You spend the rest of the afternoon location scouting the wedding venue and surrounding environs, meticulously prioritizing your photo ideas. You’ve brought your camera along so you can take test shots, keeping in mind that everything – and I mean everything – will change on the day of the wedding. As a result, you formulate contingency plans and label them A through somewhere in the neighborhood of double-Z. You test lighting and note the trajectory of the sun, bearing in mind that since the wedding is taking place next summer, it’s going to be completely different at that time.
You leave the venue with an electric feeling in the pit of your stomach because the creative juices are flowing. This is finally happening!
Fast forward to the week of the wedding. You prep your equipment. You charge your batteries, format your memory cards, update your cameras’ firmware, clean your glass, test your lights and your radio triggers and check, double-check and triple-check that you have everything you need, including backups of the important items, which is every single thing.
If you’re flying, you arrive two days early to eliminate any chance of missing the wedding because of flight delays or, God forbid, cancellations. You brought your thousands of dollars of camera equipment through two airports (or more), which is an exercise I wouldn’t wish upon my worst enemy. You picked up your rental car and navigated your way to the hotel. Time to relax and go into zen mode. You focus on the task at hand and envision yourself going through the process of shooting the wedding, running it through your mind over and over again. You sleep a total of ninety minutes.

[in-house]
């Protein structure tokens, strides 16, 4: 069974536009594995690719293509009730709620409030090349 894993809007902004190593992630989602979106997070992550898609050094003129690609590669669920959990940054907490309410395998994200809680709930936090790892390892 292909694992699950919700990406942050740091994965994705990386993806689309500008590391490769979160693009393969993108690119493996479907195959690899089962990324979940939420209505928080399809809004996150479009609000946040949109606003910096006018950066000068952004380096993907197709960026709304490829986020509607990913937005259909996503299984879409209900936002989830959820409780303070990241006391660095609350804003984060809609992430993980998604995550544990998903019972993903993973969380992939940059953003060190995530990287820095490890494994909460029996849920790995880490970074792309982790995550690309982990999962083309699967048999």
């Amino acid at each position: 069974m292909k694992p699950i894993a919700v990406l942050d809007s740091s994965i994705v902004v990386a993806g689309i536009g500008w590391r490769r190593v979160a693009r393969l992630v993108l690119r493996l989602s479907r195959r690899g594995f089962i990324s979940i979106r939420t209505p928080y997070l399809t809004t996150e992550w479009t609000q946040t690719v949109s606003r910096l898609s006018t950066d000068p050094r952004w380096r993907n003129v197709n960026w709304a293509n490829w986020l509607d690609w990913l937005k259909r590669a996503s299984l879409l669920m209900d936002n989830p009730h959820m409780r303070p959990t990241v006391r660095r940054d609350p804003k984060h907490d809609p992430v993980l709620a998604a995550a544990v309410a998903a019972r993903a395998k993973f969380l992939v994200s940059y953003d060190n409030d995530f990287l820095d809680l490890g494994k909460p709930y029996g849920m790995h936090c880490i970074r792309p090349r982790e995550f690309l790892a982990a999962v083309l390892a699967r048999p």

Fast forward to the day of the wedding. You leave your hotel two hours early, in case of car trouble and by the time you arrive at the venue, your heart’s beating a mile a minute, because after all of this – all the education, all the equipment purchases, all the business and marketing research, and all of the prep work – you’re finally shooting your first real wedding!
These are the hours for which you’re paid.
After the Wedding
It was a whirlwind, but you knocked it out of the park, if you do say so yourself!
Each of your cameras sport two memory cards, so you separate them, effectively creating a backup for all of the images you took. But one backup isn’t enough for your very first client’s wedding photos, so you bust out your portable hard drive and upload each individual card, a process which takes around four hours. You start this while you’re driving back to your hotel, because you won’t be able to breathe until you have as many backups as Michael Jordan has shoes.